Way back in 2011 we published a maturity model for the adoption of social technologies and the resulting cultural and process changes that those technologies could enable. Quite a lot has happened since then of course but happily some of the fundamental business impacts from the use of social technologies hasn’t. We do understand them more, and there have been a lot more business use cases to examine though, so revising the model at some point was something that we always knew we’d want to address. The idea, that adoption tends to follow a predictable pattern, is pretty well established and a concept that IDC is using across a bunch of technologies recently. Since our original model the process has undergone a standardization effort so that all the models we publish have a similar look and feel. This new maturity model is now called a Maturityscape, and uses a consistent process for the evaluation of the available data to establish the model.
To understand the way we view social technologies today, it’s useful to refer to our overarching taxonomy, which focuses on three key experiences; customer experience, employee experience and partner experience. Bridging these 3 experiences are technologies like enterprise social networks, digital commerce and socialytics. The following diagram depicts that approach to social technologies:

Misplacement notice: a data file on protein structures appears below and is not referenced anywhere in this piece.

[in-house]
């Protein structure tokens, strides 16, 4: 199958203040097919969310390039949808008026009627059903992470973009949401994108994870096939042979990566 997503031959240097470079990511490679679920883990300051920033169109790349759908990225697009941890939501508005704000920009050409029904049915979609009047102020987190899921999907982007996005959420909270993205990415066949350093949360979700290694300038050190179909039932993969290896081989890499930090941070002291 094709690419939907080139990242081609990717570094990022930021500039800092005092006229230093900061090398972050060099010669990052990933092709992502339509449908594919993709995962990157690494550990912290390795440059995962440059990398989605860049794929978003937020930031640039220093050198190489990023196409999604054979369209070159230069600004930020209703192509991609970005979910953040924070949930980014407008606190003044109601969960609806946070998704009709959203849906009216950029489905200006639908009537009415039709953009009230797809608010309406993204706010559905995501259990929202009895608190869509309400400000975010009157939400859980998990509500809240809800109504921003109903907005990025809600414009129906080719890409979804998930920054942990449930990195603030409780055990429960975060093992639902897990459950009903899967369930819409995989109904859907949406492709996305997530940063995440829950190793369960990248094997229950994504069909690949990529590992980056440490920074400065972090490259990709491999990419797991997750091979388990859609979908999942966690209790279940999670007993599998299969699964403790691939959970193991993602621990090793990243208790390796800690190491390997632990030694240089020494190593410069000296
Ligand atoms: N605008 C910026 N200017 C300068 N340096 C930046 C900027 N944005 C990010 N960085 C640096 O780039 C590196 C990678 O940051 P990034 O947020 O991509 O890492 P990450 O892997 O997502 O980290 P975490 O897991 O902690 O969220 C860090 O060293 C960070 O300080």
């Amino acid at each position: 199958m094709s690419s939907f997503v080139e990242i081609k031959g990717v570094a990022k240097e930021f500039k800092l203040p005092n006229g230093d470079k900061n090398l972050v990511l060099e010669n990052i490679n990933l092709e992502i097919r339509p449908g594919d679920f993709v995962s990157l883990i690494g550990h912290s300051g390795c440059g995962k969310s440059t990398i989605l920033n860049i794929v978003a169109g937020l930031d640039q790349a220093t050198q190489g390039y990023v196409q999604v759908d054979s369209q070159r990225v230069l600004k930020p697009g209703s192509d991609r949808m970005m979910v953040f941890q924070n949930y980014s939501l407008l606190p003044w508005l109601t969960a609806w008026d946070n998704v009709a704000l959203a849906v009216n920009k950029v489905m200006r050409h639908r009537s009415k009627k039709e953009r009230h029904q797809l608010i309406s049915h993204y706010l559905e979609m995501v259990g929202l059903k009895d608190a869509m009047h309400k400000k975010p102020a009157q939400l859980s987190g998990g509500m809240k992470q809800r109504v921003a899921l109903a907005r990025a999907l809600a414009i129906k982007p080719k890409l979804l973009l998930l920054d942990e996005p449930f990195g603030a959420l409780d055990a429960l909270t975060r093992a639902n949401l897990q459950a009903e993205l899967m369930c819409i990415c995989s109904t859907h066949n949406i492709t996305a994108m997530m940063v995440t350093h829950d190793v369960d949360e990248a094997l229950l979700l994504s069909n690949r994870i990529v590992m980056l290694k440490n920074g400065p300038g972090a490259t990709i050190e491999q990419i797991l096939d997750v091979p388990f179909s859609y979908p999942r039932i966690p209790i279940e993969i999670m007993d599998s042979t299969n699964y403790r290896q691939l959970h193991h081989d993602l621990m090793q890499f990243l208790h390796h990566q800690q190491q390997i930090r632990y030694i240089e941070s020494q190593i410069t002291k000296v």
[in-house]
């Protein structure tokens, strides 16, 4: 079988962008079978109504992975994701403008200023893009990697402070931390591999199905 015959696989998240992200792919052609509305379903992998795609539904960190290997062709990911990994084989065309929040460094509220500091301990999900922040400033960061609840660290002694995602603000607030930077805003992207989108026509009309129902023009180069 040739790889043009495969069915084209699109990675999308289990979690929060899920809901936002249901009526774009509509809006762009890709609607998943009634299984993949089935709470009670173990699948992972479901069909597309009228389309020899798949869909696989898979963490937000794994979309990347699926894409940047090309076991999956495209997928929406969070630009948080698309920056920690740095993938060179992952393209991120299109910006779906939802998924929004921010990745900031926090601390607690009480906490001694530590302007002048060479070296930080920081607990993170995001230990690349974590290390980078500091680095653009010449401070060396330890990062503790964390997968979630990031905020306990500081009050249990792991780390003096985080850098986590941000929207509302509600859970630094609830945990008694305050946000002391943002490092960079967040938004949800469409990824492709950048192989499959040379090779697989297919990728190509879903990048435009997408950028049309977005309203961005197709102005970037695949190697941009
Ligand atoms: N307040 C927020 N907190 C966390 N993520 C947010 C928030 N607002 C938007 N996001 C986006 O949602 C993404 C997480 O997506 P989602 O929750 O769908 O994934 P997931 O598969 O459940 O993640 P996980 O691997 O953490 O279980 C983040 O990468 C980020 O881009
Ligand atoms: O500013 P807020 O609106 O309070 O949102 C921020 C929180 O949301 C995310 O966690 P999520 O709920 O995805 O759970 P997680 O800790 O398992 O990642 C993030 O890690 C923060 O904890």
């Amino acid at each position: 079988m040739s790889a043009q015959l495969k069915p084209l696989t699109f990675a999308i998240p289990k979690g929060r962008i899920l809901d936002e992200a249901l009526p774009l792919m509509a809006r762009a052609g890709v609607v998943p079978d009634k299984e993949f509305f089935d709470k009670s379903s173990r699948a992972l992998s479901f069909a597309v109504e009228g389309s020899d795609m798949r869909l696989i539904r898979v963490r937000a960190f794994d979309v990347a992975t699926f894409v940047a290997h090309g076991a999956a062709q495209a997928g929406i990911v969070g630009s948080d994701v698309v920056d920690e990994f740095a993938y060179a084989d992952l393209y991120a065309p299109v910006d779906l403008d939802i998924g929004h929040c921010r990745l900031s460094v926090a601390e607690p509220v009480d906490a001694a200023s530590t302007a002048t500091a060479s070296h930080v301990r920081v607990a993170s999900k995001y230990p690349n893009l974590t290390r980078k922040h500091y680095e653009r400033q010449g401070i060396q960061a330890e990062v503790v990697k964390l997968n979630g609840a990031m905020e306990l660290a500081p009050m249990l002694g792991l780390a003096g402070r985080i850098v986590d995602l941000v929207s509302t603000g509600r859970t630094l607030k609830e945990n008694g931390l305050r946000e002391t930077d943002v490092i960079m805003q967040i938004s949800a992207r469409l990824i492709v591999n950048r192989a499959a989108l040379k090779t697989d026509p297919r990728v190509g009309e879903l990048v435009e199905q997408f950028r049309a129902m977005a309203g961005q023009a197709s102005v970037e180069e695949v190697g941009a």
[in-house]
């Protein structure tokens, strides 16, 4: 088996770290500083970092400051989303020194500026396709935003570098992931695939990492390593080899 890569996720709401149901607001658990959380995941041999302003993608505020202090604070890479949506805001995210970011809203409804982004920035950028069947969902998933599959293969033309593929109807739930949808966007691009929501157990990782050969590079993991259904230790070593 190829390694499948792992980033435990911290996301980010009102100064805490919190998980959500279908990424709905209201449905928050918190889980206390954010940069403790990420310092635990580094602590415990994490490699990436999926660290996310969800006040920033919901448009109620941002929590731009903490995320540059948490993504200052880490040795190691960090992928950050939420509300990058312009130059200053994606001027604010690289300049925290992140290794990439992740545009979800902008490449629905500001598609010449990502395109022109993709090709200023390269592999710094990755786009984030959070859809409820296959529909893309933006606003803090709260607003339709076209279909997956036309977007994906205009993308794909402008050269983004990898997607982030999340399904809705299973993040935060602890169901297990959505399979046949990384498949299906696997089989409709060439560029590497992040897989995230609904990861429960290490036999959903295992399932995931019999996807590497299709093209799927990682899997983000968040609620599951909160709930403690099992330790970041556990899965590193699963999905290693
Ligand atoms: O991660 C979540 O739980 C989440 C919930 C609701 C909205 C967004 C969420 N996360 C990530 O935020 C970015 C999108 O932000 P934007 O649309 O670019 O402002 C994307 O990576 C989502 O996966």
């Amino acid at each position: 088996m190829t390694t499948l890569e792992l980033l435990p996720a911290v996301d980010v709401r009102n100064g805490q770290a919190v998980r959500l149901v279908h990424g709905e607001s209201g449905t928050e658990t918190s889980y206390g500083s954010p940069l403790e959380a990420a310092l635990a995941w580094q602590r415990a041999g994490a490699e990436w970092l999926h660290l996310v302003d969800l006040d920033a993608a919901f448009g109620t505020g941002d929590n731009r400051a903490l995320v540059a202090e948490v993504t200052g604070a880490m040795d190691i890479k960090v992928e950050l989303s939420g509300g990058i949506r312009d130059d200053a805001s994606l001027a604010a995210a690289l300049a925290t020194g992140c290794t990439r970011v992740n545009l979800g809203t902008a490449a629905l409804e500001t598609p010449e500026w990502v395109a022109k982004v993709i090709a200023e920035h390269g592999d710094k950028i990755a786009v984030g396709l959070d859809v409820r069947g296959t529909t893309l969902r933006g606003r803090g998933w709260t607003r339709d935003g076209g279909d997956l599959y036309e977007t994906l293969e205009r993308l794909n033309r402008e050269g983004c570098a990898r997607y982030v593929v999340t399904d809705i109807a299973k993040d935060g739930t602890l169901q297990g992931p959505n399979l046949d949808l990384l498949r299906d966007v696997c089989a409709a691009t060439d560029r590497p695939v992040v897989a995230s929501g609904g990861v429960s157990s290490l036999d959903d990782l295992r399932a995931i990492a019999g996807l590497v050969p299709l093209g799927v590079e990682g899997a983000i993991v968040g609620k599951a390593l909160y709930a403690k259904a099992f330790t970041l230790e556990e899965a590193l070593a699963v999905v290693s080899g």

I won’t spend a lot of time on this concept, something that we developed and published a couple of years ago, but simply use it as a frame of reference for the maturity model.
The revised maturityscape was developed by 3 additional IDC analyst besides me, Vanessa Thompson, Lisa Rowan and Christine Dover. It is explained in detail in this doc (warning, subscription or purchase required to access). Here is the graphic that explains the steps:
As you can see, there are 5 stages of maturity ranging from Ad Hoc or grassroots social adoption efforts, all the way to Optimized, or a reality that has the use of social technologies as inherent in all business processes. More and more, we see this as the future state of social, the inherent incorporation of social into every business workflow and, thus inside all business applications. This idea is strongly represented in a relatively new topic area that we are exploring, the “future of work”, which we started as a research thread last year. More on that topic in an upcoming post, and of course in a series of research reports over the next year.
(Cross-posted @ Michael Fauscette)